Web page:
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Big reading gains and no learning loss for Springboard students

By thenotebook on Dec 4, 2013 06:23 PM

by Connie Langland

​Last spring, Springboard Collaborative won a contract with the District by promising to replace learning loss over the summer with reading gains for some of its lowest-performing students.

The program included five weeks of instruction for struggling readers in grades K-3 in four District schools and workshops to train parents to teach reading at home.

The effort apparently paid off. Overall, 642 students in eight schools (four charter schools also participated) gained 3.3 months in reading skills, according to Alejandro Gac-Artigas, Springboard’s CEO. He cited research showing that low-income students experience a three-month learning loss over the summer months, not progress.

Achievement was measured using the Developmental Reading Assessment, a standardized test, administered by teachers in the participating schools.

Students participating in the program for a second summer showed 9.7 months of progress over a one-year period, which Gac-Artigas called “just about the expectation of middle-income students.”

In addition, the schools reported parent attendance at the workshops at more than 90 percent, a level that defied expectations, according to Gac-Artigas. Parent attendance at information sessions in June had been just 7 percent in District schools and 52 percent in the charter schools. “It was a remarkable transformation,” he said.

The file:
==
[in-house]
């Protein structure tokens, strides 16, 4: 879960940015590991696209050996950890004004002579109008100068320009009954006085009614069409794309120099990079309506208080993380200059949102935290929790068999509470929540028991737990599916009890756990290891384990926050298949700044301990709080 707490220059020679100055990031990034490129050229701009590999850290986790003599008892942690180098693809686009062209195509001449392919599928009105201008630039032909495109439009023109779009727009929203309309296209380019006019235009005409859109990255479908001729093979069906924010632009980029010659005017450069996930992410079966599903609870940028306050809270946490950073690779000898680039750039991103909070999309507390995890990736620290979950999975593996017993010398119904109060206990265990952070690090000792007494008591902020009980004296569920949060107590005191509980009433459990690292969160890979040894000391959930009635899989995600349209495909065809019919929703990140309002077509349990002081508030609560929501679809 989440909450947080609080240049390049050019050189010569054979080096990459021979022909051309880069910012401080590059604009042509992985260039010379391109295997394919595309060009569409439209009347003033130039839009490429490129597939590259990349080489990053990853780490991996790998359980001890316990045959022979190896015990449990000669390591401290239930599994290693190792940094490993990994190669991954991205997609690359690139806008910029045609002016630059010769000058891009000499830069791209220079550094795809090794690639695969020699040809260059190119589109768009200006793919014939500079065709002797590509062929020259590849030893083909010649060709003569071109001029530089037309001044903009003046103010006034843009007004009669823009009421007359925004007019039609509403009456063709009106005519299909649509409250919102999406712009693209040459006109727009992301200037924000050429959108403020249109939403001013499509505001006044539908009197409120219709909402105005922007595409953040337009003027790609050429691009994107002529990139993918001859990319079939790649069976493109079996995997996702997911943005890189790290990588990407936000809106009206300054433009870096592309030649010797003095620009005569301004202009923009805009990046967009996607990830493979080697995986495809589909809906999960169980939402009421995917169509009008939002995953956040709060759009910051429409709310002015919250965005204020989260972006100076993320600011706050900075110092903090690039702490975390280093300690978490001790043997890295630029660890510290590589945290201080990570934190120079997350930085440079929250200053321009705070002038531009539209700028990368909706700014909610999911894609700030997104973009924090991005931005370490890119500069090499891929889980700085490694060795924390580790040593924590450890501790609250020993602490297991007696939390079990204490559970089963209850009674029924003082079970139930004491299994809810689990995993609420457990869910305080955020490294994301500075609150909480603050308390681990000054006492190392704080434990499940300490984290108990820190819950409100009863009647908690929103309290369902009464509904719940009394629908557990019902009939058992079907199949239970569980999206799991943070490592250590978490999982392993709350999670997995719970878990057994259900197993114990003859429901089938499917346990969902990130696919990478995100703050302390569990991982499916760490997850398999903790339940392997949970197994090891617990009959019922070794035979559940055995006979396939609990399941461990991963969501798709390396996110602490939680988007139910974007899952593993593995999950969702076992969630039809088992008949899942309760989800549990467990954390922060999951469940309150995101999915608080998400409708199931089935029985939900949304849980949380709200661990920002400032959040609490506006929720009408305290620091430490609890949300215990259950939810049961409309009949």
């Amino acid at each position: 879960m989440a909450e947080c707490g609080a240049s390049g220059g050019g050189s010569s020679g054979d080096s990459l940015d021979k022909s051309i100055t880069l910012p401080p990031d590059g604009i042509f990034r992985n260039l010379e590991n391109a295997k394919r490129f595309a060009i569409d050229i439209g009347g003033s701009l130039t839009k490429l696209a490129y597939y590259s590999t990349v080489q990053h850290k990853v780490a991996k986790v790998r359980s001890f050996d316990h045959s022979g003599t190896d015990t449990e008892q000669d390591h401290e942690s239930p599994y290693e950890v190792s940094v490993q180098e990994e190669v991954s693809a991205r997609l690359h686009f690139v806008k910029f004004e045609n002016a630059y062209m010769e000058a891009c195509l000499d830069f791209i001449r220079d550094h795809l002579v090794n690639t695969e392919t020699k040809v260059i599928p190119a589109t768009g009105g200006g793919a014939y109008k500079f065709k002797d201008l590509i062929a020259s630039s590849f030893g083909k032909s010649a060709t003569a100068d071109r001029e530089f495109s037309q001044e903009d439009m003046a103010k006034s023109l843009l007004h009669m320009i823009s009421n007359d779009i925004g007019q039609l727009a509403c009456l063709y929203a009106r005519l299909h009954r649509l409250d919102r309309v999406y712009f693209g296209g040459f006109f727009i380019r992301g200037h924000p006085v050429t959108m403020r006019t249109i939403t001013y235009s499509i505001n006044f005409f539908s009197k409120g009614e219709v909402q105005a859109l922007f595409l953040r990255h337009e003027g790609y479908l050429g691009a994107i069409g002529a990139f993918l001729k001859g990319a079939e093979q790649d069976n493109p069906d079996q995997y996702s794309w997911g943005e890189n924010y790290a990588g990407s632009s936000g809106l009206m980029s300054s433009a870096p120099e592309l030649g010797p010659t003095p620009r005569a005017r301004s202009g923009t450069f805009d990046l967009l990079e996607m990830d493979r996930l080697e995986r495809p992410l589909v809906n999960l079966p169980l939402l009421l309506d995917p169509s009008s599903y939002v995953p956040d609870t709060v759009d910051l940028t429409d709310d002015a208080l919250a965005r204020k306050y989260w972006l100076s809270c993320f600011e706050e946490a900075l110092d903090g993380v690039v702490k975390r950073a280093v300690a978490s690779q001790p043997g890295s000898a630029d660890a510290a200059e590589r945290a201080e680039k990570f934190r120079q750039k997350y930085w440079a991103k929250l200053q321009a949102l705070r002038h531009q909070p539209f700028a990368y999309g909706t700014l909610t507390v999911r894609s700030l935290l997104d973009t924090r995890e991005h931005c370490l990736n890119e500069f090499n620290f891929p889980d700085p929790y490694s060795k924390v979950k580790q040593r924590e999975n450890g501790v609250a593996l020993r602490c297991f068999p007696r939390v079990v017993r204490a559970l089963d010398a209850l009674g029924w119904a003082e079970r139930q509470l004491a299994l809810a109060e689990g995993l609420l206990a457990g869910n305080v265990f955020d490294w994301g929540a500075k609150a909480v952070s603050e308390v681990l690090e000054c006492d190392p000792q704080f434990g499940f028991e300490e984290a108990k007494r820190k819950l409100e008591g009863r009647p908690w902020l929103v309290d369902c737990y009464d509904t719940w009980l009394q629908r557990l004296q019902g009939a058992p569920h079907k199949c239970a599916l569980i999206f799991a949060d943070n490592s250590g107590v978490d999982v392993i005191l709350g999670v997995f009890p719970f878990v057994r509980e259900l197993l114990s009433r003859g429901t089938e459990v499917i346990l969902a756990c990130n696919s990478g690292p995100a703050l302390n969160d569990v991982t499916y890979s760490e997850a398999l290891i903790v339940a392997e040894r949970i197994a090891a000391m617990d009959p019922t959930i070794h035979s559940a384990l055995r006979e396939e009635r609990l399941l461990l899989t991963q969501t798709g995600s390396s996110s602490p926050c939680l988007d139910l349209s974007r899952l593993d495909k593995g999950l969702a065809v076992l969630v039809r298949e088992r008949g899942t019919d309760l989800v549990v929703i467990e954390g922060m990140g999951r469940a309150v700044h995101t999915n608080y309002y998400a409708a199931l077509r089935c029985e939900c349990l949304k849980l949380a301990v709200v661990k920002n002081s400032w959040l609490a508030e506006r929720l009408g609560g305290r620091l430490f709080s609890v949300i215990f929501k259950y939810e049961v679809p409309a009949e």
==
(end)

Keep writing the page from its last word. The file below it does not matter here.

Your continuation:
The program is for students who are not proficient in reading. In the four charter schools, summer programs reached about three-quarters of the children challenged in reading in grades K-3. Springboard does not have information about the percentage of at-risk readers to participate in the District schools.   

Springboard also ran a pilot program last summer teaching pre-reading skills to incoming kindergartners with no preschool background. After five weeks, two-thirds of the children were deemed to have suitable skills, compared with 13 percent at the start of the program.

To view the findings, go to Springboard's website.

Springboard is a Philadelphia-based nonprofit enterprise funded by grants, charitable contributions, and fees from participating schools.

This report is part of an ongoing series of stories on expanded learning time. The stories are the result of a multi-city reporting project by Catalyst Chicago and its partners: EdNews ColoradoEdSource TodayGothamSchools and the Philadelphia Public School Notebook.The collaborative effort was made possible by a grant from the Ford Foundation, which has made More and Better Learning Time a priority in its philanthropy.

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Comments (15)

Submitted by Rich Migliore (not verified) on December 4, 2013 6:55 pm
It is pretty good evidence that there should reading programs in every elementary school in Philadelphia. We educators and reading teachers have always had a consensus for the last forty years that the most important developmental age for students in reading is in grades K-3. (It is also important in pre K and higher grades, too.) Class sizes in those grades should be a maximum of 22, and every student who struggles or begins to fall behind should receive the services of a certified reading specialist in very small group settings. Yeah Alejandro! Please continue to be a leader in bringing back good old fashioned school based research!
Submitted by Joe K. (not verified) on December 5, 2013 1:47 pm
Rich---Let's be real. As a Reading Specialist, do you REALLY believe these gains over the time span noted????
Submitted by Rich Migliore (not verified) on December 5, 2013 2:05 pm